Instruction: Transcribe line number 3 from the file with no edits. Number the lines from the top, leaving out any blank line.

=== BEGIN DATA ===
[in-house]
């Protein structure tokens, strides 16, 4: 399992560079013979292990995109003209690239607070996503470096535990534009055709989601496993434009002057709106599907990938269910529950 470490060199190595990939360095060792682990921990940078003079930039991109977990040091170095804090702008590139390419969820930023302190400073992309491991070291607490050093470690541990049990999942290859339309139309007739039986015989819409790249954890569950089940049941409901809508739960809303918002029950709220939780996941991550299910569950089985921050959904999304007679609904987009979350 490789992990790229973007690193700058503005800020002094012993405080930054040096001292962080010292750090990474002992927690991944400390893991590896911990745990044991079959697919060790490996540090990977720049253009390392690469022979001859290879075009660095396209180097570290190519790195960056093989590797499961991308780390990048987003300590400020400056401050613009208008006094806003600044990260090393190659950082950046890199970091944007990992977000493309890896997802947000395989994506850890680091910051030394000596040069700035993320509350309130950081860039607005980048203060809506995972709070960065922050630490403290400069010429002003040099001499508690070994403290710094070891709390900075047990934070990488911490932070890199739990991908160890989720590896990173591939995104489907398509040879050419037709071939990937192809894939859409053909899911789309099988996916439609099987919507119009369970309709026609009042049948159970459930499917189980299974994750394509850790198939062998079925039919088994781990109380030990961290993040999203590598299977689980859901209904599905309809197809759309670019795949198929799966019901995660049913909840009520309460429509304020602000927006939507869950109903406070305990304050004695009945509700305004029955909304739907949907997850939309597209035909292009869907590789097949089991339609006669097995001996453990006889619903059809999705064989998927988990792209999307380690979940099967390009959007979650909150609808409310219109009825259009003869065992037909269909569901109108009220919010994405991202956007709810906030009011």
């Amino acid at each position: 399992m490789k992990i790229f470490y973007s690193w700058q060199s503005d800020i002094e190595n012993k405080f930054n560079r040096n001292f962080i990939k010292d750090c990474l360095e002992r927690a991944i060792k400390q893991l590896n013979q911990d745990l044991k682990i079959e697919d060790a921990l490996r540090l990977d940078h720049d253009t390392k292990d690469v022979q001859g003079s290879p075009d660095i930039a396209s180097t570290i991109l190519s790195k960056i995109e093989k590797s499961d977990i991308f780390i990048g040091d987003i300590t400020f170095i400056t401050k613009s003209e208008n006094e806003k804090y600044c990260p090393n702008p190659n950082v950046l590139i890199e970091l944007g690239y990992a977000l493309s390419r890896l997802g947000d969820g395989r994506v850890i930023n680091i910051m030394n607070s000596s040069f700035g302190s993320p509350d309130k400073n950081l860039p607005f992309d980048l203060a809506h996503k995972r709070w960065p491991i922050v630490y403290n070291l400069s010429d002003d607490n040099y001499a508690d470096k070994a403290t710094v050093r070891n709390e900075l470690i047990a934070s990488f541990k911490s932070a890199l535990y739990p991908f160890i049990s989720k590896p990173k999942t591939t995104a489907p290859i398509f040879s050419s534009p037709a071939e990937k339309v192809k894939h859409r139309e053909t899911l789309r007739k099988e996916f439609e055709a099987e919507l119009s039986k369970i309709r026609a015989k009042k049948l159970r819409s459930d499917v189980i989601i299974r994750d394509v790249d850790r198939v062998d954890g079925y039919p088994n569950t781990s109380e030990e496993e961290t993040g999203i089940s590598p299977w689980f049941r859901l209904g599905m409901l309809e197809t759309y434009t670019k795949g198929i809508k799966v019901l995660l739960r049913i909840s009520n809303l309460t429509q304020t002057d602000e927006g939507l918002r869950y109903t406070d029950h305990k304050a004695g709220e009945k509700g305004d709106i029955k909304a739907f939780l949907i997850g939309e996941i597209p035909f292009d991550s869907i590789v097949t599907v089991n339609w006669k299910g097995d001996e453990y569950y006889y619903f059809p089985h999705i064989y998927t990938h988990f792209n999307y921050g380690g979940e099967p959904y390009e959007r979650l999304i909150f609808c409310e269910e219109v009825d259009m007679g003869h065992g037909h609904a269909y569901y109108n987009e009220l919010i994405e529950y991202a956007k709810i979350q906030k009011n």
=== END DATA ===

């Amino acid at each position: 399992m490789k992990i790229f470490y973007s690193w700058q060199s503005d800020i002094e190595n012993k405080f930054n560079r040096n001292f962080i990939k010292d750090c990474l360095e002992r927690a991944i060792k400390q893991l590896n013979q911990d745990l044991k682990i079959e697919d060790a921990l490996r540090l990977d940078h720049d253009t390392k292990d690469v022979q001859g003079s290879p075009d660095i930039a396209s180097t570290i991109l190519s790195k960056i995109e093989k590797s499961d977990i991308f780390i990048g040091d987003i300590t400020f170095i400056t401050k613009s003209e208008n006094e806003k804090y600044c990260p090393n702008p190659n950082v950046l590139i890199e970091l944007g690239y990992a977000l493309s390419r890896l997802g947000d969820g395989r994506v850890i930023n680091i910051m030394n607070s000596s040069f700035g302190s993320p509350d309130k400073n950081l860039p607005f992309d980048l203060a809506h996503k995972r709070w960065p491991i922050v630490y403290n070291l400069s010429d002003d607490n040099y001499a508690d470096k070994a403290t710094v050093r070891n709390e900075l470690i047990a934070s990488f541990k911490s932070a890199l535990y739990p991908f160890i049990s989720k590896p990173k999942t591939t995104a489907p290859i398509f040879s050419s534009p037709a071939e990937k339309v192809k894939h859409r139309e053909t899911l789309r007739k099988e996916f439609e055709a099987e919507l119009s039986k369970i309709r026609a015989k009042k049948l159970r819409s459930d499917v189980i989601i299974r994750d394509v790249d850790r198939v062998d954890g079925y039919p088994n569950t781990s109380e030990e496993e961290t993040g999203i089940s590598p299977w689980f049941r859901l209904g599905m409901l309809e197809t759309y434009t670019k795949g198929i809508k799966v019901l995660l739960r049913i909840s009520n809303l309460t429509q304020t002057d602000e927006g939507l918002r869950y109903t406070d029950h305990k304050a004695g709220e009945k509700g305004d709106i029955k909304a739907f939780l949907i997850g939309e996941i597209p035909f292009d991550s869907i590789v097949t599907v089991n339609w006669k299910g097995d001996e453990y569950y006889y619903f059809p089985h999705i064989y998927t990938h988990f792209n999307y921050g380690g979940e099967p959904y390009e959007r979650l999304i909150f609808c409310e269910e219109v009825d259009m007679g003869h065992g037909h609904a269909y569901y109108n987009e009220l919010i994405e529950y991202a956007k709810i979350q906030k009011n």